Posted inFund news

Survey: HK fund houses want MRF changes

Hong Kong fund managers want regulators to relax rules on the Mutual Recognition of Funds scheme to boost participation, an industry survey has shown.

Since sales started in December 2015, four of six funds approved for sale in the mainland (northbound) are already in the market.

Going south, 16 out of 36 approved soutbound funds are now for sale.

Fund managers, however, have some reservations about the scheme. Among 35 fund houses polled by Hong Kong Investment Funds Association in the last quarter, only 37% have already filed or plan to offer funds to onshore investors.

Only 9% said they will set up a local platform or re-domicile their funds for MRF purposes.

Call for MRF review

Industry organisation would like to see regulators review the MRF rules.

“Now that the system is running smoothly, the HKIFA believes it is an opportune time to start reviewing the framework and study whether certain enhancements can be introduced,” Terry Pan, Chairman of HKIFA and also the CEO of Invesco Greater China, Singapore and Korea, said in a statement.

The relaxations could “facilitate more participation, allow greater efficiency and enhanced fund choices,” added Arthur Bacci, HKIFA vice chairman and head of Principal International Hong Kong.

Among the requests, survey respondents (about 25%) said they want the subscription quota scrapped.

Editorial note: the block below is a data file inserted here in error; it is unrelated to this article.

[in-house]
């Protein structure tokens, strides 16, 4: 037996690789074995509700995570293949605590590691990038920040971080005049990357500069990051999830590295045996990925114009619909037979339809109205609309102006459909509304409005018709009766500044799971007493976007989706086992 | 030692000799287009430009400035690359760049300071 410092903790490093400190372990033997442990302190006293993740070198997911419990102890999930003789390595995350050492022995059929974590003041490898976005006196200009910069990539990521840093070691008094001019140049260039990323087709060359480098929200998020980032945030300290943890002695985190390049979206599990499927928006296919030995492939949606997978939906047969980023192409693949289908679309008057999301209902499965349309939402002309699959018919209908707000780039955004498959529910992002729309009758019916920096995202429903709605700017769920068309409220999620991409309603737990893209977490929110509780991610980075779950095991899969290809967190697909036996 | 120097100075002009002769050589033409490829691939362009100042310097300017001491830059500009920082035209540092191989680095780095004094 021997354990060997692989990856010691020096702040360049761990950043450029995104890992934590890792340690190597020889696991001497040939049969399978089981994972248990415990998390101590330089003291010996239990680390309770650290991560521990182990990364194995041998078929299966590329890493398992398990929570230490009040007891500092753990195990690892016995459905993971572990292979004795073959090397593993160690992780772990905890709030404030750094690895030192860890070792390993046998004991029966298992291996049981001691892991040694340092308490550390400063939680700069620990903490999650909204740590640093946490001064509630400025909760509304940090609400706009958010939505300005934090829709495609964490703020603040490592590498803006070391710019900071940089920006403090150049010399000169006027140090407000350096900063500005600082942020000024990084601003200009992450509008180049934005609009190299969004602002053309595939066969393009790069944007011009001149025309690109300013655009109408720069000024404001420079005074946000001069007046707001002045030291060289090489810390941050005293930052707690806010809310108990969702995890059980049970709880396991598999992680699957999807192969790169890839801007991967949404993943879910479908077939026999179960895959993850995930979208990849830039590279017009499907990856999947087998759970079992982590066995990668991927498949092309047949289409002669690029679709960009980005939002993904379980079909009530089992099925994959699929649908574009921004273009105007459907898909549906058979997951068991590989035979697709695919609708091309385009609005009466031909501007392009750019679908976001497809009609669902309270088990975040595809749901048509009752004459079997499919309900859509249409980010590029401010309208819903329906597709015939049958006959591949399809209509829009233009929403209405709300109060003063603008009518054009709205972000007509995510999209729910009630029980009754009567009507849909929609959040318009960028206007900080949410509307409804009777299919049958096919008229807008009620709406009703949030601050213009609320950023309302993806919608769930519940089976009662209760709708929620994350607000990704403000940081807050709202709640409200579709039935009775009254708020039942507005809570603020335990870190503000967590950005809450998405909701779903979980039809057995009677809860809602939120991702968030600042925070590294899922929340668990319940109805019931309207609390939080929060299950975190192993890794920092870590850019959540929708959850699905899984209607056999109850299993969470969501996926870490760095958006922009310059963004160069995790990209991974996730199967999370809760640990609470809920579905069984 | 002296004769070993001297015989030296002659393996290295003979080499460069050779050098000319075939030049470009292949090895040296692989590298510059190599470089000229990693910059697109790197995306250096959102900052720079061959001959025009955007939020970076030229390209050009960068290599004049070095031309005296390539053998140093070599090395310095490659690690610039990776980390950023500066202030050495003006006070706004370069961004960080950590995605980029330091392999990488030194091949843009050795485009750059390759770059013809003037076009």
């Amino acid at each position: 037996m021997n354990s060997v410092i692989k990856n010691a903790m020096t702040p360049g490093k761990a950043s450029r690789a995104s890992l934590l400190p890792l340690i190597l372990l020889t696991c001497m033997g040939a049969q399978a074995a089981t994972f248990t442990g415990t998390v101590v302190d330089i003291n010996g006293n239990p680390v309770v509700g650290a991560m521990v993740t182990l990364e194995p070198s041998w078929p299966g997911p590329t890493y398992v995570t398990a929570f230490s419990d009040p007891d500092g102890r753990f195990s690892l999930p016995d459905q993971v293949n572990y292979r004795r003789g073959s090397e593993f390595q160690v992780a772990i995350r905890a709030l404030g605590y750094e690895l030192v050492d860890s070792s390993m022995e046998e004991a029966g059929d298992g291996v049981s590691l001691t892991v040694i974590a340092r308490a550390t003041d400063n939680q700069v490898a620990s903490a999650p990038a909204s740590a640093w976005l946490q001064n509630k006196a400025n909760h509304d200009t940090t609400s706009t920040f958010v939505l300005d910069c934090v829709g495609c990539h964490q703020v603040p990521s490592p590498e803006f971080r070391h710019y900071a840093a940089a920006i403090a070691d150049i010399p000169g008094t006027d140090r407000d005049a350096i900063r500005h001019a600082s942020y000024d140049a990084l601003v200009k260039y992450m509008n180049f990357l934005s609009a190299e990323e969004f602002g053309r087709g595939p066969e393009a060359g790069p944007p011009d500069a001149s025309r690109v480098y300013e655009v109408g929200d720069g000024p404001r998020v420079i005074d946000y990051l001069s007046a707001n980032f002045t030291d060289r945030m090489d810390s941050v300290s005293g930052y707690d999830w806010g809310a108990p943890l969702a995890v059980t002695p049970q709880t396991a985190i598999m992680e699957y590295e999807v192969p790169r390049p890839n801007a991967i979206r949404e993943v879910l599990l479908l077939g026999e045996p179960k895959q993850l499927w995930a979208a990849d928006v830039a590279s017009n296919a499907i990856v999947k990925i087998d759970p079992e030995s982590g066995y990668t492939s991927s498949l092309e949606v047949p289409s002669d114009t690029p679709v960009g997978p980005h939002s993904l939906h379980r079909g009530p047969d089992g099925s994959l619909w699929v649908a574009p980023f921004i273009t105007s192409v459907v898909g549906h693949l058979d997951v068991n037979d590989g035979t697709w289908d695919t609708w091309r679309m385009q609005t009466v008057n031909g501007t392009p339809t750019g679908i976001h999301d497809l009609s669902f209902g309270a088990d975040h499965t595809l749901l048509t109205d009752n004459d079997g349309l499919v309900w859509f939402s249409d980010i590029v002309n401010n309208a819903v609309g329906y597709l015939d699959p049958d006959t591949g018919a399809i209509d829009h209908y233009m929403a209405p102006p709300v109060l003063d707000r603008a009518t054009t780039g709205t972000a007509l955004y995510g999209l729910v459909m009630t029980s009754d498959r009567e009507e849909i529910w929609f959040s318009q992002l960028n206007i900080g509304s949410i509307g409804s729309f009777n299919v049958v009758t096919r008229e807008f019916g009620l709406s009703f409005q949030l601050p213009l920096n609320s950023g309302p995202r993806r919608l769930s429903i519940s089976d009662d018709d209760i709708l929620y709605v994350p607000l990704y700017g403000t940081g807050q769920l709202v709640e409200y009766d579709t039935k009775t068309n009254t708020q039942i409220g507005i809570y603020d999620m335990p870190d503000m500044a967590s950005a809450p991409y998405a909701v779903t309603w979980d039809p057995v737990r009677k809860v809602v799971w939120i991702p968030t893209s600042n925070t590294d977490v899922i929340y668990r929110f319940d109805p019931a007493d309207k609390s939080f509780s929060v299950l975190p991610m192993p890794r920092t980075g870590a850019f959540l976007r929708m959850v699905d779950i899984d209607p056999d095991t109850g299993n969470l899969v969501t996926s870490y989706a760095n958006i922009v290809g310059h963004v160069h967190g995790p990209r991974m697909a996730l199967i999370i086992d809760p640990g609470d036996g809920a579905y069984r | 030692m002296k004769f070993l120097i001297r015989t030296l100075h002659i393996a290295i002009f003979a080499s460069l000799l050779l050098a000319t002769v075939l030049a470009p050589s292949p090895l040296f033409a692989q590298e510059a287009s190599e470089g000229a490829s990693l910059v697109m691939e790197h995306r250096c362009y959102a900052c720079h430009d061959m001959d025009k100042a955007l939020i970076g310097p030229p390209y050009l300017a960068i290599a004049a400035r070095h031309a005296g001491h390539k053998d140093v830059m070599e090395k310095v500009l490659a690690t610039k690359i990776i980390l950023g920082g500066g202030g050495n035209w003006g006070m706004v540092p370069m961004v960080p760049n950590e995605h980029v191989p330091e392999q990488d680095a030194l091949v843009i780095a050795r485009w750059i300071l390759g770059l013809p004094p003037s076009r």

At the moment, MRF northbound funds can have a maximum 50% of its assets raised in the mainland.

The best-selling northbound MRF fund has been the JPMorgan Asian Total Return Bond, which accounted for 90% of the accumulated sales of all northbound funds, or RMB 667m ($102.3m), since the beginning of this year, according to mainland media.

The fund had a total of $2.2b assets under management as of the end of March.

The survey found another 23% wanted non-Hong Kong domiciled funds to be eligible under the MRF scheme, while another 23% said the scheme should allow funds with investment management teams located outside Hong Kong.

At the moment, portfolio management and operational functions for the MRF funds need to be located in Hong Kong.

Thomas Cheong, head of north Asia of Principal Financial Group, said the key obstacle is the requirement of the full fund management team to be situated locally. 

Part of the Mark Allen Group.